Anish Kapoor was born in 1954 in Bombay (now Mumbai), India. In the early 1970s, he moved to London, where he earned his undergraduate degree at the Hornsey College of Art and his MA at the Chelsea School of Art. Studying under Paul Neagu, a Romanian-born artist, Kapoor learned to articulate a cross-cultural artistic vision. In 1979, he returned to India, and with new perspectives on his homeland, he began to use saturated pigments in his works.
Throughout his career, Kapoor has been fascinated with exploring negative space through geometric, curvilinear, and reflected forms, often created from diverse materials such as mirrors, stone, granite, dirt, concrete, wax, and PVC. He is best known, however, for his large-scale, abstract, public sculptures that manipulate form and the perception of space. He received critical acclaim for his most recognizable work, Cloud Gate (2004), otherwise known as the “Bean,” which is installed in Chicago’s Millennium Park.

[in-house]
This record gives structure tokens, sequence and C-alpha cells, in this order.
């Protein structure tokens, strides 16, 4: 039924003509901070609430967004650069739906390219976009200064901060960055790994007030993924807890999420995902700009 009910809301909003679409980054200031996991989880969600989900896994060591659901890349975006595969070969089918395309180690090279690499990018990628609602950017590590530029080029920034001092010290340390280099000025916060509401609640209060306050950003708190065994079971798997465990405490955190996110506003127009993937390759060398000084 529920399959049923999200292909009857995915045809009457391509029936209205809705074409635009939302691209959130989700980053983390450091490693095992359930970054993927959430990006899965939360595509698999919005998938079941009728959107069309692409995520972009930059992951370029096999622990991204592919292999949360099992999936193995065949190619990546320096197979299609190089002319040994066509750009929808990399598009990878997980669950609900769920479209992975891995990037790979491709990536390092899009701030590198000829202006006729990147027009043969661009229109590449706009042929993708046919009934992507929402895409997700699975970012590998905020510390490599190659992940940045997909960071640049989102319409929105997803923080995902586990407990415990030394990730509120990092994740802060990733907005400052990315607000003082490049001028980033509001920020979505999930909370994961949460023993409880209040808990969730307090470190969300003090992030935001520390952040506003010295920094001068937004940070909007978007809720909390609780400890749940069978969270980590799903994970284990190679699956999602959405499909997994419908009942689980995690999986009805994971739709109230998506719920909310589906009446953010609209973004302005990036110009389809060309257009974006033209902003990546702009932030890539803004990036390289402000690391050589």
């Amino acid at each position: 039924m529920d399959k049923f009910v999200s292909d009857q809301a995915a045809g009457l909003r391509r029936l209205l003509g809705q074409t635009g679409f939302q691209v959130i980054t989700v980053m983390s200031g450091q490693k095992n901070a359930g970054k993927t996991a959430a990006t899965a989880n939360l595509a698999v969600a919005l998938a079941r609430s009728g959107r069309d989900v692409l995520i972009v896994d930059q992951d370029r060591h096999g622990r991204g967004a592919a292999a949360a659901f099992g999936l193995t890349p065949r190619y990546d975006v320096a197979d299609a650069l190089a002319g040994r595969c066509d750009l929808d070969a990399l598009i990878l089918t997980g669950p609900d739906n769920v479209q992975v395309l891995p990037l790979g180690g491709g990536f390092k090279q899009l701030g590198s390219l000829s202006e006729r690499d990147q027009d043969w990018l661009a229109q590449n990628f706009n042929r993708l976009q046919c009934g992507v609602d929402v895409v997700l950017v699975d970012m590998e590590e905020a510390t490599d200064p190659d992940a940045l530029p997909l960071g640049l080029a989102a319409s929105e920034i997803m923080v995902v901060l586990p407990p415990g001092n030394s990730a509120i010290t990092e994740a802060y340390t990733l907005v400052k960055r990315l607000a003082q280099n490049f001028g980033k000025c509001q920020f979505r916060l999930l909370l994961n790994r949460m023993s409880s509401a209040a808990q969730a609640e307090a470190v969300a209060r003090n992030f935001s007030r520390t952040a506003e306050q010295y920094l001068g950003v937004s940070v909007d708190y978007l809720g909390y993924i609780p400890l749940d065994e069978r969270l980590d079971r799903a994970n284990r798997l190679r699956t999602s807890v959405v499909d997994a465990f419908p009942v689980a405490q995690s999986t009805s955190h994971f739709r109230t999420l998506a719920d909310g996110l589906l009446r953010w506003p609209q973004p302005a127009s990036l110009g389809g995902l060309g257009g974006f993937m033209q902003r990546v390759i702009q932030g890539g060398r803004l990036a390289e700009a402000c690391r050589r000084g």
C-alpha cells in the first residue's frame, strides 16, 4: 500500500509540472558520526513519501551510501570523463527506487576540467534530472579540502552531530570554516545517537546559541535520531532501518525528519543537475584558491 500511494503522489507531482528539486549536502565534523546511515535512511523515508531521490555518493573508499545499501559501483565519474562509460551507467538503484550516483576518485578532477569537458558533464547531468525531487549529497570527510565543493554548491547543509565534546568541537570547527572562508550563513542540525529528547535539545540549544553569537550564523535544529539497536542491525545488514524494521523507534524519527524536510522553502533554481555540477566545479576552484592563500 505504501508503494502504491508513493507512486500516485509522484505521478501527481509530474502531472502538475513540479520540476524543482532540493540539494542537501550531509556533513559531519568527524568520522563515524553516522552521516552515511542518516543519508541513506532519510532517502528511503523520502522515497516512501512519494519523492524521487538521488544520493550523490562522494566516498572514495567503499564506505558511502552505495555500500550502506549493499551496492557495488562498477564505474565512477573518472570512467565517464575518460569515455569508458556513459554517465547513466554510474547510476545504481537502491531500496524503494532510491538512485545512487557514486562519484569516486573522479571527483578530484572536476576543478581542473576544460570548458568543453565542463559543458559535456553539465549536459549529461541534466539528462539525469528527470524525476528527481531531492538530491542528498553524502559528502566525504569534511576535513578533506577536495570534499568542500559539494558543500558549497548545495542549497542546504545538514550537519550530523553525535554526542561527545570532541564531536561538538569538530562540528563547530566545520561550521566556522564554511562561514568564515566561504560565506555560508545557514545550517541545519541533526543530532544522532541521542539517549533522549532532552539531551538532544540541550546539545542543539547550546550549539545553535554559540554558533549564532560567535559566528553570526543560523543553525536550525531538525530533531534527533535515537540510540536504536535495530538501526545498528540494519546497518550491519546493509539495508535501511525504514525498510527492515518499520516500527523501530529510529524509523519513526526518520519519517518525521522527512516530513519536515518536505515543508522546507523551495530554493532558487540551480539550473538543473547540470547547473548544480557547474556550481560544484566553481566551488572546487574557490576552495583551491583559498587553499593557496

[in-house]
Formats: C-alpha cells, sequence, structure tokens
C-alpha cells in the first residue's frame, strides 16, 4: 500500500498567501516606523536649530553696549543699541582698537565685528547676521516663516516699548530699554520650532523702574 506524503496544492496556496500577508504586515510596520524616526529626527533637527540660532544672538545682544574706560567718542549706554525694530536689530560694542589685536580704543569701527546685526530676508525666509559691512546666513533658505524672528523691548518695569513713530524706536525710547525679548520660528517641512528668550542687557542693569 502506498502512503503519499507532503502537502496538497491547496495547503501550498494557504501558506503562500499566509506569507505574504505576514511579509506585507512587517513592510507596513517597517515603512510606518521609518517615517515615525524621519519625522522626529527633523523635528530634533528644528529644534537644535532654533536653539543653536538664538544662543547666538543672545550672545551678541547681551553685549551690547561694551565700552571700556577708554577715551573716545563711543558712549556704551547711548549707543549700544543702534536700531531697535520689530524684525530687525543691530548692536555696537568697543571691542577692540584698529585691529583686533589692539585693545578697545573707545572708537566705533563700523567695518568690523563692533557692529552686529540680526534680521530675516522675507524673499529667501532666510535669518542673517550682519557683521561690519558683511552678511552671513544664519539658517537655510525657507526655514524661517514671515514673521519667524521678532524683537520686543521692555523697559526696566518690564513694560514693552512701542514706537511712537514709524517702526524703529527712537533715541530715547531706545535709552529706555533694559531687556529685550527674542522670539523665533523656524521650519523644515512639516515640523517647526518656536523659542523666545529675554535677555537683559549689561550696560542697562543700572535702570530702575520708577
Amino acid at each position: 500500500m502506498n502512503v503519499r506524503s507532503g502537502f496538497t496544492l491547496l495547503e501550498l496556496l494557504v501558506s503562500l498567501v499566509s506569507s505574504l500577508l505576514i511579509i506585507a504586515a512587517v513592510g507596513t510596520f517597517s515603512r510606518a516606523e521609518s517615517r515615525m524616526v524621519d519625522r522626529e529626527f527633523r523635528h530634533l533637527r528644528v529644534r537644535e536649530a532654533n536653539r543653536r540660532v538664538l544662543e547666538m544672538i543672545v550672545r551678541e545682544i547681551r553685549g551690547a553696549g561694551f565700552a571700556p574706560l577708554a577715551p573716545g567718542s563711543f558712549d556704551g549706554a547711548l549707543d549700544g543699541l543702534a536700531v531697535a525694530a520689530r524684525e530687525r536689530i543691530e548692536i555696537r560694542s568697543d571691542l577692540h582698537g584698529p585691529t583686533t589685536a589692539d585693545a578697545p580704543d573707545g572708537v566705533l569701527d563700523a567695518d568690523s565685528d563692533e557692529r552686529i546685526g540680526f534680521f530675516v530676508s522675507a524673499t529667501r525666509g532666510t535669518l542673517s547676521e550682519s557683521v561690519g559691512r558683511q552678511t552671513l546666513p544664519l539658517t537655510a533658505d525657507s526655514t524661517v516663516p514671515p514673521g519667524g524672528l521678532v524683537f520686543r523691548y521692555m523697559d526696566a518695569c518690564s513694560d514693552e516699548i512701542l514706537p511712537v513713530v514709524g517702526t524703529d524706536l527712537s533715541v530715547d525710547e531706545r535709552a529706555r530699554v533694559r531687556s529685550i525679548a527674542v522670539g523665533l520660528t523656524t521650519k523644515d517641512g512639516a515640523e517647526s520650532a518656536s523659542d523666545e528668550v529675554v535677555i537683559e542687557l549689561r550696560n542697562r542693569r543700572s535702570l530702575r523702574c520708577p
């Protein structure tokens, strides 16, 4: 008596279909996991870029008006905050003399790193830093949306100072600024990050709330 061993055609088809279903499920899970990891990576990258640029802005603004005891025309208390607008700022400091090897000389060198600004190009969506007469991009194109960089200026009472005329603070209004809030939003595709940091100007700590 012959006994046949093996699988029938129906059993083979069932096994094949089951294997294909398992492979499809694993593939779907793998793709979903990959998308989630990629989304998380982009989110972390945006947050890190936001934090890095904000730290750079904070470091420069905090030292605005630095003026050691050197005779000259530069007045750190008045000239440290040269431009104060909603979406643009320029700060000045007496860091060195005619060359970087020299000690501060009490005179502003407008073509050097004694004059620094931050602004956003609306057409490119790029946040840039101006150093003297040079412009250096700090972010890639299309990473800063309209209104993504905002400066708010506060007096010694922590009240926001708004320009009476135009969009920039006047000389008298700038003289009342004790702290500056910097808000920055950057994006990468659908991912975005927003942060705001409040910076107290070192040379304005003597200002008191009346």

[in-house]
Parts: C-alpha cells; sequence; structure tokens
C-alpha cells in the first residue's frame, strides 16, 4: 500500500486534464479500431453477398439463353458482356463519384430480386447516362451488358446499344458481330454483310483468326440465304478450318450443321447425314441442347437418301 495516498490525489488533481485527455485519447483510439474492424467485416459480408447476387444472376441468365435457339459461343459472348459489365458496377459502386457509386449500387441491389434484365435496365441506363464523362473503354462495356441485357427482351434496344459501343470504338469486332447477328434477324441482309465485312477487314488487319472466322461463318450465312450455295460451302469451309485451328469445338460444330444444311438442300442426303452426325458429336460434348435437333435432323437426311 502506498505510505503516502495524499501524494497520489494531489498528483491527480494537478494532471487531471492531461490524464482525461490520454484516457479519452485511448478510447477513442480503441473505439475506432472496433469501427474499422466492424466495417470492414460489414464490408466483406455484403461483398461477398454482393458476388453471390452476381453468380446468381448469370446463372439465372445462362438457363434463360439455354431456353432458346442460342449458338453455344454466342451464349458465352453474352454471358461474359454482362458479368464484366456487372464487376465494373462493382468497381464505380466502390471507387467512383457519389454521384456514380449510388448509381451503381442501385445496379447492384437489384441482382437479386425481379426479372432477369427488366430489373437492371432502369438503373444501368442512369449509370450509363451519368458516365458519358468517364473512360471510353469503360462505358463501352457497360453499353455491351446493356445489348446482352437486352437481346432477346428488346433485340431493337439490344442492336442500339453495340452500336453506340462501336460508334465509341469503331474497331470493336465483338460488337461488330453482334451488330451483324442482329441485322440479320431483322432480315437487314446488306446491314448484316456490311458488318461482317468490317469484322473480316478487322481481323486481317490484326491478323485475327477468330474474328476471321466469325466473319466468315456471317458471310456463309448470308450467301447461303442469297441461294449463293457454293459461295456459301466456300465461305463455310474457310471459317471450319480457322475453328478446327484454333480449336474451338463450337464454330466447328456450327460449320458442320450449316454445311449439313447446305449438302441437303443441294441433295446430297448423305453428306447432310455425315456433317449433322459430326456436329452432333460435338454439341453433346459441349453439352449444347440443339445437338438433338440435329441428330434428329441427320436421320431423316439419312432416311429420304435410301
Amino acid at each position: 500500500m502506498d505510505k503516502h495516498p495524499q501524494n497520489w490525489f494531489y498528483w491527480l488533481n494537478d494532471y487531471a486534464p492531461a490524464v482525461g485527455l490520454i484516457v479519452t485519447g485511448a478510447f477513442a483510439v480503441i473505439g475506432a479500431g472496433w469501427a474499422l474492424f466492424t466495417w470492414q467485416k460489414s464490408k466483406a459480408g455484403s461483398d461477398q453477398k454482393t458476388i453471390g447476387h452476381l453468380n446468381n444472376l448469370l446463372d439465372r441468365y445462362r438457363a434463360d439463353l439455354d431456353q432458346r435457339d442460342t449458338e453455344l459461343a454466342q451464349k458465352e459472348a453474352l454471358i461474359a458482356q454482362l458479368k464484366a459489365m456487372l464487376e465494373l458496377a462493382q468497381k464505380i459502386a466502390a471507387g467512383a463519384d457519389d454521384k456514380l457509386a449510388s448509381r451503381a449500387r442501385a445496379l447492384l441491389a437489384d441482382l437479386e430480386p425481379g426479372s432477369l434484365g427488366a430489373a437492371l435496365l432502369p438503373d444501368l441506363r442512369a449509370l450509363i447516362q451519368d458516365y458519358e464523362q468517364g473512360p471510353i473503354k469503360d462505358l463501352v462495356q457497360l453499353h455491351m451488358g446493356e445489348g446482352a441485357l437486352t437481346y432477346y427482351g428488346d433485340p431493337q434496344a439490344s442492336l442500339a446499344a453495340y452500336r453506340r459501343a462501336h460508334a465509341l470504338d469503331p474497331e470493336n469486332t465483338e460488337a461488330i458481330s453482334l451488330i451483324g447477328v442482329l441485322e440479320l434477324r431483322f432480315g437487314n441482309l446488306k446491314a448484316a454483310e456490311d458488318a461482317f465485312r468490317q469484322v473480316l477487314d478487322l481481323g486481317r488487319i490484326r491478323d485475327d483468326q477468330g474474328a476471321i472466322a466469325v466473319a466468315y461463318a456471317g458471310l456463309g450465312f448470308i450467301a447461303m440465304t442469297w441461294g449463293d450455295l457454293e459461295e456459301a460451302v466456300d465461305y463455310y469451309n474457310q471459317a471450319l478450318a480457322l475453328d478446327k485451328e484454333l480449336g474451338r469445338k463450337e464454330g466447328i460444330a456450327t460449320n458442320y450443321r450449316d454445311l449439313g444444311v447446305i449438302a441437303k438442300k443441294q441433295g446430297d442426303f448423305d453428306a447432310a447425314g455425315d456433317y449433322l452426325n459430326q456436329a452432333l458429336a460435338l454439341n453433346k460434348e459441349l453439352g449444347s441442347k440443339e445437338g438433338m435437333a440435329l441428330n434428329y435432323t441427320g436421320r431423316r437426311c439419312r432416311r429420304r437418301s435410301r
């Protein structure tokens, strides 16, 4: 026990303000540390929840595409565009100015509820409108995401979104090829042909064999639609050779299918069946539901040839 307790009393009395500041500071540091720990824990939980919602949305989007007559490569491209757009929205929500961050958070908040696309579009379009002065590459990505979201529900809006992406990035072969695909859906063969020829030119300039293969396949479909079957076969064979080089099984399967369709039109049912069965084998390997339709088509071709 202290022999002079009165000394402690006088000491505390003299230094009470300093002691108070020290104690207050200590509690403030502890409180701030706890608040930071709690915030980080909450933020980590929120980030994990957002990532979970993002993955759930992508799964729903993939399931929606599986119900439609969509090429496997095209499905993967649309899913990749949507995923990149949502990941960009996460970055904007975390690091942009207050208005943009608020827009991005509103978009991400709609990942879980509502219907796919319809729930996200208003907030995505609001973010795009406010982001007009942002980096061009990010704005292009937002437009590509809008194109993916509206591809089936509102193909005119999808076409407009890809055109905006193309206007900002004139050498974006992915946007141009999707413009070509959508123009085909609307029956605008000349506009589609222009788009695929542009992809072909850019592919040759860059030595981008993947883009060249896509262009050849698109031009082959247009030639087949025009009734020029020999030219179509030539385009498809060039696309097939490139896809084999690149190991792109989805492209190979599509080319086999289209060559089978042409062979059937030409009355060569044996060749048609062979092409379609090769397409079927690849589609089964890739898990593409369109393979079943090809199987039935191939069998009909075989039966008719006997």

In 1991, Kapoor was awarded the Turner Prize. In 2003, he was named a Commander of the Most Excellent Order of the British Empire and was knighted in 2013 for his services to the visual arts. He is the first living artist to be given a solo show at the Royal Academy of Arts in London. Considered one of the most influential sculptors of his generation, Kapoor lives and works in London.
Anish Kapoor, British, born 1954, 2003, sculpture, resin and paint, Museum purchase with funds generously provided by Men's Arts Council Sculpture Endowment, Susan and Eliot Black, Jacquie and Bennett Dorrance, Ellen and Howard Katz, Sally and Richard Lehmann, Robynn and Robert Sussman, Wilde Family Trust, Heather and Michael Greenbaum, Faith Sussman and Richard Corton, Mary Beth and Joseph Cherskov, Jerry Appell, Denise and Robert Delgado, and Patricia and Richard NolanMore